These signs hang above the door in my studio as a reminder to stay flexible and always be ready to improvise when the situation calls for it. I find that this is especially important when I am teaching. Tuning into what the children need and will respond to at any given moment during the class makes for a much more productive and satisfying learning experience, not just for the students, but for me as well. Here is a piece that I wrote about such an experience when I was teaching dance at a school in Manhattan.
Snow. Glistening like glitter in the sunshine and mirrored in the sparkle of the children's eyes.
We were looking out the windows of the dance studio at the play space two stories below. It was covered with a thin blanket of untouched snow. I could feel the energy vibrating in the room – they needed to make their mark on that perfect blank white canvas. I can't remember what curriculum I had planned for the day's dance class, but it no longer mattered.
I asked my students to take a good long look at the scene below, and then close their eyes and see the same image in their mind. They had already taken off their shoes in preparation for dance but suddenly I asked them to put them back on. “Why?” “What are we doing?” “Are we really going OUTSIDE?”
I directed them to make a single line behind me and led them down the stairs and opened the door to the play space. Even though it had snowed it was not too cold and I knew they would be fine without their coats for a few minutes. I started to walk slowly, asked them to follow me and step right into each other's footprints. We began to draw a design in space with our feet. It curved and crossed itself, meandering here and there, making zig-zags and spirals. We smiled and giggled, giddy with the excitement of such a spontaneous moment. Then we climbed back up the stairs with flushed cheeks and cold toes.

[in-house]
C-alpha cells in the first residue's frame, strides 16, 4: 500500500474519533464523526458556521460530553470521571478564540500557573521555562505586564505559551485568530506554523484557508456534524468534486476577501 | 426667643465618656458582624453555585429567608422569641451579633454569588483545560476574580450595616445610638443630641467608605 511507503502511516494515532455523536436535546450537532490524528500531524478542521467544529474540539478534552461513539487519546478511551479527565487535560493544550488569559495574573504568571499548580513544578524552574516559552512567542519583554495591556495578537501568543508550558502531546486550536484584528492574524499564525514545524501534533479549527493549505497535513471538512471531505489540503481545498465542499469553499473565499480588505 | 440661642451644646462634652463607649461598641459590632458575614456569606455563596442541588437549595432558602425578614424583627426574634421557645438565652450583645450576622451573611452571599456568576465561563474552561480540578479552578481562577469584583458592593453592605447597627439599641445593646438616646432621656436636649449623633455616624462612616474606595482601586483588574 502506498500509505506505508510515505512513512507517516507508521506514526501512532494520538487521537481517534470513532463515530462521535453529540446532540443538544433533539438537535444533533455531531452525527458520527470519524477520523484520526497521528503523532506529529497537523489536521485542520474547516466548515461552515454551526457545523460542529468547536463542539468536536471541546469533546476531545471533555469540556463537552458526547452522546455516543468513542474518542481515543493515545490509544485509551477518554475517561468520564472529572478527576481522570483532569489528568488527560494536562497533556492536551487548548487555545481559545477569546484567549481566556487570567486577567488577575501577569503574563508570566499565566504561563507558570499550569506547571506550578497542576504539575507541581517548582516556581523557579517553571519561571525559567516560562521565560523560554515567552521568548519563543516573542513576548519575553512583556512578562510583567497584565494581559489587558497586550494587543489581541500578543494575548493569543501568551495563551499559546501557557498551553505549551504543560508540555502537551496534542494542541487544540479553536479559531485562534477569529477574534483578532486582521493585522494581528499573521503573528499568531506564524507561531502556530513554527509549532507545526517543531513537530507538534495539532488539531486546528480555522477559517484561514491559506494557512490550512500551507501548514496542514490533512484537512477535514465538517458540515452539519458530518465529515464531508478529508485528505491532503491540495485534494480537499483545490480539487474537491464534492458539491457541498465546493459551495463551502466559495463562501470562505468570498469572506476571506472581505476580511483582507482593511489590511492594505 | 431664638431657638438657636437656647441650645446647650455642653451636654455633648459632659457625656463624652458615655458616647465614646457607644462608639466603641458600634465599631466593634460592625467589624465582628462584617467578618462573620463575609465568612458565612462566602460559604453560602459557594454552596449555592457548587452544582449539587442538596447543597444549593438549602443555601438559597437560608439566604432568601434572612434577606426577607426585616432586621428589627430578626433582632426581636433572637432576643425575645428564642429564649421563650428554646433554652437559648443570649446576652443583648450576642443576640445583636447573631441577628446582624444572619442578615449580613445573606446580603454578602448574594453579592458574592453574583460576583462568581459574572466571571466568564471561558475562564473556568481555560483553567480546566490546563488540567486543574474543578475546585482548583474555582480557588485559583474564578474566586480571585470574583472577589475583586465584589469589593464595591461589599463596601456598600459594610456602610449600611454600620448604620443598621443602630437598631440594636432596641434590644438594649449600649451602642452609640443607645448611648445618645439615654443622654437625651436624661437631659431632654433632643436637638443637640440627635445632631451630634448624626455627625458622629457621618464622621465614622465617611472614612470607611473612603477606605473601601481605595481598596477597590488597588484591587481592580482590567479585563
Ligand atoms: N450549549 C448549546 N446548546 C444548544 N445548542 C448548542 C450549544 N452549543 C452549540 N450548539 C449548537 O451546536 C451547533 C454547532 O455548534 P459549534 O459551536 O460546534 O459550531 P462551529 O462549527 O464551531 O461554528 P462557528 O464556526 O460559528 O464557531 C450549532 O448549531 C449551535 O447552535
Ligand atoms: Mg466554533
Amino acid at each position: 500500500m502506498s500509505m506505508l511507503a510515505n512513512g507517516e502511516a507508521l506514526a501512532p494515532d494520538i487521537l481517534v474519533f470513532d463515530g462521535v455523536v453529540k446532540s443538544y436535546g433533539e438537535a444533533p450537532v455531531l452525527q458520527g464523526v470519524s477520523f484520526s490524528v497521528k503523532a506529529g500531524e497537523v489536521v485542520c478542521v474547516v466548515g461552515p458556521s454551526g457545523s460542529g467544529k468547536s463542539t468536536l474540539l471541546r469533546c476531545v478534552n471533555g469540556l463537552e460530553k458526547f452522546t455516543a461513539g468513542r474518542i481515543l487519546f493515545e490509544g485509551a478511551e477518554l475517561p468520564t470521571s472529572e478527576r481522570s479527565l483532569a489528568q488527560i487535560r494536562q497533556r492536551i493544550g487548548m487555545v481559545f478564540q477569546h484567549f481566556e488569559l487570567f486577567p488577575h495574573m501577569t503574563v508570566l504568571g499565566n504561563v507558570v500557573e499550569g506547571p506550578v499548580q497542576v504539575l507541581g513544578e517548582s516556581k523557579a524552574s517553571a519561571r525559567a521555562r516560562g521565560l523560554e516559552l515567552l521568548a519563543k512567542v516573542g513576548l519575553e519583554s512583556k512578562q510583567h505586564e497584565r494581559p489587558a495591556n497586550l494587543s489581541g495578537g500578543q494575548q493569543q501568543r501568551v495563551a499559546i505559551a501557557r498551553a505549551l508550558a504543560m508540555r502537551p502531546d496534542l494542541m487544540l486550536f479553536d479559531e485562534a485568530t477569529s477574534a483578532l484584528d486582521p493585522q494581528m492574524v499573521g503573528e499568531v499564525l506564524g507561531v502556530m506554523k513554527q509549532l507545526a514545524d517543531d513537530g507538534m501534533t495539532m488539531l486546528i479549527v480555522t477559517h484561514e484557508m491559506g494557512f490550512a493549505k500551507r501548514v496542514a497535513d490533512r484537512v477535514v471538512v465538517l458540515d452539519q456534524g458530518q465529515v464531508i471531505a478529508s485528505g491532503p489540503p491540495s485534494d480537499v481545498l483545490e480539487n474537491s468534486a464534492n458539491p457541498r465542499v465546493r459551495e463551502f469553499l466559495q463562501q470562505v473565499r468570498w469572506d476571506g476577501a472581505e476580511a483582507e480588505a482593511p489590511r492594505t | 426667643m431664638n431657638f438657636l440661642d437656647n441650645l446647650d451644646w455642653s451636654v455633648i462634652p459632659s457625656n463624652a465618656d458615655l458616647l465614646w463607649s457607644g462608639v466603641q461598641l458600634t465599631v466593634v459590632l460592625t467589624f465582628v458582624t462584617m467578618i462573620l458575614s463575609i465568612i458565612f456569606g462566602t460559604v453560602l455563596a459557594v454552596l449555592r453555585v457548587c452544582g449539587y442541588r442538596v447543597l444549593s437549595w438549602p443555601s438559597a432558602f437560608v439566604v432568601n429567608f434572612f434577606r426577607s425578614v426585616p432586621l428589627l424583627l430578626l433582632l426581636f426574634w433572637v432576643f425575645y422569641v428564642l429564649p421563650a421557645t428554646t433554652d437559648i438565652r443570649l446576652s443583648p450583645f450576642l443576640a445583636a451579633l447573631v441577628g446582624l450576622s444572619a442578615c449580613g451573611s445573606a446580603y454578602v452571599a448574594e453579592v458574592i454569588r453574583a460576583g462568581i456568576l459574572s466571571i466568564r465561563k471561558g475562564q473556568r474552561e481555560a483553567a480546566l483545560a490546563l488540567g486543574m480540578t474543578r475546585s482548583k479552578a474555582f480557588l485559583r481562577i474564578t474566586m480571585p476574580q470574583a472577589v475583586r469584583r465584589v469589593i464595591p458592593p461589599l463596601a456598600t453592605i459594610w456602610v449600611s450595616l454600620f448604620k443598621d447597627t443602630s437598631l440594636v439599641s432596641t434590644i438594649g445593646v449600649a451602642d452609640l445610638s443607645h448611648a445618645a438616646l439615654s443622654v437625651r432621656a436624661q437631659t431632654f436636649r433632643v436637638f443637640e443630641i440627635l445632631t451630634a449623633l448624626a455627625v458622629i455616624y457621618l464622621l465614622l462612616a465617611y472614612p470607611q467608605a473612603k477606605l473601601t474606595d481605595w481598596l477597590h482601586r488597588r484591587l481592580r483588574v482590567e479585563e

We looked out the windows again. The view revealed a map, a flight pattern, an abstract painting, an ancient symbolic language, a plan, directions for making a dance. We remembered what it had looked like just a few minutes before and marveled at the transformation. I divided the children into groups and they worked on collaborative choreography. “What patterns do you see in the snow?” “What kind of movement do those patterns look like?” “What kind of a dance journey can you take yourselves on?” “What kinds of places can you visit?” I chose some music with a lively rhythm to help carry them along. The little dances that they made were amazing - full of skipping and sliding and tip-toeing, bodies morphing themselves into different moving shapes, arms akimbo, legs stretching and kicking. The smell of art was in the air.
Too soon it was time to go. They were off to another world, a different classroom, another subject to grapple with. Down the hallway I heard one of them say, “That was the best class I ever had.” It was only 9:15 in the morning but it had already been a good teaching day. Later, when I looked out the window again , the snow had melted, the design was gone, and the moment had passed.